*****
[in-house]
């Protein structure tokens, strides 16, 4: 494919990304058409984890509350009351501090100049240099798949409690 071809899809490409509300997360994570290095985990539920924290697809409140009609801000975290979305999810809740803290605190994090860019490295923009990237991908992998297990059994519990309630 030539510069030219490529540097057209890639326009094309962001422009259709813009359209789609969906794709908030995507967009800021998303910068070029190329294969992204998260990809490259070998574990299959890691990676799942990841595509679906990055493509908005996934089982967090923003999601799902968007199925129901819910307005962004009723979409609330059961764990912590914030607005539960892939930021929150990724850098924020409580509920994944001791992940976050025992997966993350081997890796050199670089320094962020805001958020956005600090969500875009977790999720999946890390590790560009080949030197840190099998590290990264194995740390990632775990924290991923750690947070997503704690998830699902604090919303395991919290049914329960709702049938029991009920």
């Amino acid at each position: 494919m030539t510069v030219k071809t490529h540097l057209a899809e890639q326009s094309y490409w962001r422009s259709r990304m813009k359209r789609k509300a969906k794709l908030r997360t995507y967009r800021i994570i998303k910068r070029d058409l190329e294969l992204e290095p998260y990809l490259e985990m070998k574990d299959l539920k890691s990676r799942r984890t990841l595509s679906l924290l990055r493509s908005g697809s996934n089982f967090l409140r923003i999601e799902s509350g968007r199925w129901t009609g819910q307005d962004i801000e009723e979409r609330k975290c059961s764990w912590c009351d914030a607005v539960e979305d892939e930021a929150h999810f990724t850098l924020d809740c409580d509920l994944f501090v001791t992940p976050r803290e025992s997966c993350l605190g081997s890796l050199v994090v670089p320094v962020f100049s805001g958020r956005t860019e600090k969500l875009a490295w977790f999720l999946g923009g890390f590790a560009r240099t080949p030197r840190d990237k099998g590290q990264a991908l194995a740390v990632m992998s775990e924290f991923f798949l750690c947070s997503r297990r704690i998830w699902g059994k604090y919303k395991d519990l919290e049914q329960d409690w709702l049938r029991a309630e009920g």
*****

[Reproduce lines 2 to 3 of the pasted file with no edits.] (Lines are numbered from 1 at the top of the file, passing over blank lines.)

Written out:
């Protein structure tokens, strides 16, 4: 494919990304058409984890509350009351501090100049240099798949409690 071809899809490409509300997360994570290095985990539920924290697809409140009609801000975290979305999810809740803290605190994090860019490295923009990237991908992998297990059994519990309630 030539510069030219490529540097057209890639326009094309962001422009259709813009359209789609969906794709908030995507967009800021998303910068070029190329294969992204998260990809490259070998574990299959890691990676799942990841595509679906990055493509908005996934089982967090923003999601799902968007199925129901819910307005962004009723979409609330059961764990912590914030607005539960892939930021929150990724850098924020409580509920994944001791992940976050025992997966993350081997890796050199670089320094962020805001958020956005600090969500875009977790999720999946890390590790560009080949030197840190099998590290990264194995740390990632775990924290991923750690947070997503704690998830699902604090919303395991919290049914329960709702049938029991009920």
């Amino acid at each position: 494919m030539t510069v030219k071809t490529h540097l057209a899809e890639q326009s094309y490409w962001r422009s259709r990304m813009k359209r789609k509300a969906k794709l908030r997360t995507y967009r800021i994570i998303k910068r070029d058409l190329e294969l992204e290095p998260y990809l490259e985990m070998k574990d299959l539920k890691s990676r799942r984890t990841l595509s679906l924290l990055r493509s908005g697809s996934n089982f967090l409140r923003i999601e799902s509350g968007r199925w129901t009609g819910q307005d962004i801000e009723e979409r609330k975290c059961s764990w912590c009351d914030a607005v539960e979305d892939e930021a929150h999810f990724t850098l924020d809740c409580d509920l994944f501090v001791t992940p976050r803290e025992s997966c993350l605190g081997s890796l050199v994090v670089p320094v962020f100049s805001g958020r956005t860019e600090k969500l875009a490295w977790f999720l999946g923009g890390f590790a560009r240099t080949p030197r840190d990237k099998g590290q990264a991908l194995a740390v990632m992998s775990e924290f991923f798949l750690c947070s997503r297990r704690i998830w699902g059994k604090y919303k395991d519990l919290e049914q329960d409690w709702l049938r029991a309630e009920g």